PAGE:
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The ABCs of A/B Testing

Let’s start with a quick history lesson. A/B testing as we know it today is nothing new — it’s actually been around now for more than 12 years. Granted, it’s become much more advanced in the last decade, but the foundation and underlying principles of A/B testing remain the same. In fact, the Google engineers ran their first A/B test at the turn of the millenium to determine the optimum number of results to display on a search engine results page. It’s encouraging to note that even a technology powerhouse like Google experienced glitches during their first A/B test, which proved disastrous due to slow loading times.

But once Google perfected their strategy, they became a pioneer for A/B testing. In 2011 alone, they ran over 7,000 A/B tests. And they’re not the only company that recognizes the value of testing and tweaking variables on their sites. Amazon.com and eBay are also big believers in A/B tests, which is why both companies frequently present slightly altered versions of their websites to live users.

Although all of these examples focus on large companies with (almost) endless resources, A/B testing has found a place in smaller companies too. For those who may not be as familiar with the concept, A/B testing is a way to compare two versions of a single variable (“does offering a case study or a white paper result in a better click-through-rate?”). By testing a user’s response to A versus B, you can see which of the two are more effective. This allows you to adjust and tailor your site, content, emails, etc. based on performance and user preferences. Using a marketing automation system like Pardot, you can easily test variations of the following to see what kind of results you get:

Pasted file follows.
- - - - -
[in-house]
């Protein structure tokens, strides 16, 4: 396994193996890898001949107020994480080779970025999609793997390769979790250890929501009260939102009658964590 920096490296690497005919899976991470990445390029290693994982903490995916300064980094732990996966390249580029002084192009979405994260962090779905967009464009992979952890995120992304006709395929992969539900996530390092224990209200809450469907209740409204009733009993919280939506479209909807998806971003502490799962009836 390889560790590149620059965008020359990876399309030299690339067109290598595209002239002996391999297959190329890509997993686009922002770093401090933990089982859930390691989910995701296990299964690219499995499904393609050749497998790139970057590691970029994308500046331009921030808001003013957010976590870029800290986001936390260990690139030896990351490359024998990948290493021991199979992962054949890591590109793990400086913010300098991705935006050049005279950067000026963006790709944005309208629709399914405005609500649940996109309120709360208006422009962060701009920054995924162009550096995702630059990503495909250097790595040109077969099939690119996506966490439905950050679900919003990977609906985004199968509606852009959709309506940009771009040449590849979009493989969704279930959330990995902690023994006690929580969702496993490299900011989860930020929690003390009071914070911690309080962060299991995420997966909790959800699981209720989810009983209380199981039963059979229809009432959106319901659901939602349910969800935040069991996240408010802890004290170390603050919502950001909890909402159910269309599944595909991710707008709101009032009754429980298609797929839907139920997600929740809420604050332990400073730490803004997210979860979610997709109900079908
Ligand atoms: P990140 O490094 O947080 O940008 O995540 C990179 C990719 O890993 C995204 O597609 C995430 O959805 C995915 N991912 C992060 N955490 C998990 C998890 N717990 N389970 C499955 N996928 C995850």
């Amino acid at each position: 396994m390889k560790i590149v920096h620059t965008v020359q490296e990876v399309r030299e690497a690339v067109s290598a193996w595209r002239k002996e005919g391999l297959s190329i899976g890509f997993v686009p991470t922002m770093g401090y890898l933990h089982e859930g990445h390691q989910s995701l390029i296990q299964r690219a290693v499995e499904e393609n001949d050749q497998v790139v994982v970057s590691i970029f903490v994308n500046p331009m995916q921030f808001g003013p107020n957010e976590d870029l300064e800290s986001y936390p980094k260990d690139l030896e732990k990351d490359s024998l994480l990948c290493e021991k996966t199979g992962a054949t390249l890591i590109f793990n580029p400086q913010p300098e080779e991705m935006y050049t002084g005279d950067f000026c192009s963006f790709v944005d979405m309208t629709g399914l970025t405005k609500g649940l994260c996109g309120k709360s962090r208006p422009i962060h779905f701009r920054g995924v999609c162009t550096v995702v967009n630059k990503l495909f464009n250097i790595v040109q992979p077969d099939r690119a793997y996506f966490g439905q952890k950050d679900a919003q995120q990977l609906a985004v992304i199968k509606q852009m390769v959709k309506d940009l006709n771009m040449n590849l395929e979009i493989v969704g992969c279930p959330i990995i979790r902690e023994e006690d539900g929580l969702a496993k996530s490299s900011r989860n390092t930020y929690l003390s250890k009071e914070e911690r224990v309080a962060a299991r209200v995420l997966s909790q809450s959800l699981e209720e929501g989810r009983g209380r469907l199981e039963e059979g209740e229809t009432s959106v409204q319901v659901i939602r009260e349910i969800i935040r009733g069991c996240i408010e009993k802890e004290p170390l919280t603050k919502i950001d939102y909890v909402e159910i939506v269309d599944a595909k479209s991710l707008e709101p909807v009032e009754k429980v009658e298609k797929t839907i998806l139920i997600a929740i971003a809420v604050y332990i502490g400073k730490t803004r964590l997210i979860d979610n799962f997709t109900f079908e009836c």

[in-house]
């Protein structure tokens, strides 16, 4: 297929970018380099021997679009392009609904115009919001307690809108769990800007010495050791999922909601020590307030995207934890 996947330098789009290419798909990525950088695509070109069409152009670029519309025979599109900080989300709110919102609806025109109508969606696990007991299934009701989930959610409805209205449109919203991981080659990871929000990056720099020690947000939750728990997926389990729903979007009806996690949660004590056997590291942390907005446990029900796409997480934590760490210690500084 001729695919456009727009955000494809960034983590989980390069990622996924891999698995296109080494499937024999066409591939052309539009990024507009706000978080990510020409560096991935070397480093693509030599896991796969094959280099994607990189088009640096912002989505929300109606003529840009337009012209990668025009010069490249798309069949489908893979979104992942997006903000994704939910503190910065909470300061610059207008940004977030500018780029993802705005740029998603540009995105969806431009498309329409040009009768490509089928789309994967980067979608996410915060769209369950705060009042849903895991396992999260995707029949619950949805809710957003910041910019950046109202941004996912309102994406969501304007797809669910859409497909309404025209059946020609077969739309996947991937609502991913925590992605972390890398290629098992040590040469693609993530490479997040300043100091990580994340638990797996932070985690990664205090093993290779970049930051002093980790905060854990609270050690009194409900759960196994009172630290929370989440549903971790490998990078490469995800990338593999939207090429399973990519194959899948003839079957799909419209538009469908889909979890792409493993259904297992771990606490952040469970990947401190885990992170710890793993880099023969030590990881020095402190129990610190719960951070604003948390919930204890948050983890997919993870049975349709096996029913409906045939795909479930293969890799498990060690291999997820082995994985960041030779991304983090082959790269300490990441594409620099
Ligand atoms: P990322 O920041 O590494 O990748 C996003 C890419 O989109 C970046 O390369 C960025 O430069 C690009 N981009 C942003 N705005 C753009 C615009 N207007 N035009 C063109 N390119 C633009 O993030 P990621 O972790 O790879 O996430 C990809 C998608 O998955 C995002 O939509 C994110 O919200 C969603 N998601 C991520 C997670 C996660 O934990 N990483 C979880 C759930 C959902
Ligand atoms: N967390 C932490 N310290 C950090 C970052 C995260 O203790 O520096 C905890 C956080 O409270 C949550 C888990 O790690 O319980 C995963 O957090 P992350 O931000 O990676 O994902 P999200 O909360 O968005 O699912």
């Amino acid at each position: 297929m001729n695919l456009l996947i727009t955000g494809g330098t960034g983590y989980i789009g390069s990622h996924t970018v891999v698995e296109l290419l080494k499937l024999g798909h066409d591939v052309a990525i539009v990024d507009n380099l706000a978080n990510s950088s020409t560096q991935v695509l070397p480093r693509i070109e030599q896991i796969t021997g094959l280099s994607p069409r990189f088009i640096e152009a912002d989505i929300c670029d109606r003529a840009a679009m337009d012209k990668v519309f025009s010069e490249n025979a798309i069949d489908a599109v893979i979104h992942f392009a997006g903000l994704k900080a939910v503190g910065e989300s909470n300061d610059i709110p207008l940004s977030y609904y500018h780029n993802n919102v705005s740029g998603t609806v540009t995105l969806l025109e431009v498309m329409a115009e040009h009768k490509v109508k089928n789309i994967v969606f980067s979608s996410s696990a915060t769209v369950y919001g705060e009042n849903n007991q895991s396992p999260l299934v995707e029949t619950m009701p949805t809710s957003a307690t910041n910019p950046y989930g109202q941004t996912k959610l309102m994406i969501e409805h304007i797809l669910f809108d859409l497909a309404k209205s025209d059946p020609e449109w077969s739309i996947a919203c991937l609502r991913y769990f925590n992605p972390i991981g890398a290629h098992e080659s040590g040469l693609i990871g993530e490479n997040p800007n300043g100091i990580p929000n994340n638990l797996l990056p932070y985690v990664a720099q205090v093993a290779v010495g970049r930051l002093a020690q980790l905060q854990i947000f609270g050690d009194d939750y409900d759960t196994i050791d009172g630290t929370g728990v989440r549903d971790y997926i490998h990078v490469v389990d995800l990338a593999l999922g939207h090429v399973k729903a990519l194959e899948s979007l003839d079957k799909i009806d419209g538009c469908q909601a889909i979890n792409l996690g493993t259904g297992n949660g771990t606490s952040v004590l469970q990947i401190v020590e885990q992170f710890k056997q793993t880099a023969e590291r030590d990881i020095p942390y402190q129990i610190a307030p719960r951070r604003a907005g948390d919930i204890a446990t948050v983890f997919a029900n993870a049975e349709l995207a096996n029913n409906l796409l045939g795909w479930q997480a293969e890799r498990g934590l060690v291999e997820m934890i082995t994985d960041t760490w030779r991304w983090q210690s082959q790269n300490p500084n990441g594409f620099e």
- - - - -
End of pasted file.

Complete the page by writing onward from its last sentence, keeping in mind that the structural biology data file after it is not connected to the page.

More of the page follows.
• Header images
    • Landing page headlines
    • Email subject lines
    • Email incentives and offers
    • Image content and placement
    • Landing page copy
    • Form fields
    • Form length
    • Email send time

The beauty of A/B testing is that it can be done on almost anything on a continuous basis. Users’ tastes and preferences change over time, so your marketing should be able to adapt to that. Luckily, most marketing automation softwares come with the functionality to run A/B tests on an ongoing basis using your current resources, so you can update your landing pages, forms, emails, images, and everything else to keep up with changing trends. If you want to get even more advanced, you can try running multivariate tests to compare multiple variables at the same time, much like running several A/B tests in different combinations (“Do users respond better to image A next to a short form? What about image B next to a longer form? How does this change when the landing page headline is altered?”).

If Google and Amazon.com are placing such an emphasis on A/B testing, it’s probably a good indication that these tests are worthwhile. Only A/B testing and continual reporting can provide such detailed insights into the intricacies of online marketing. Have you tried A/B testing and found it to be useful for your business?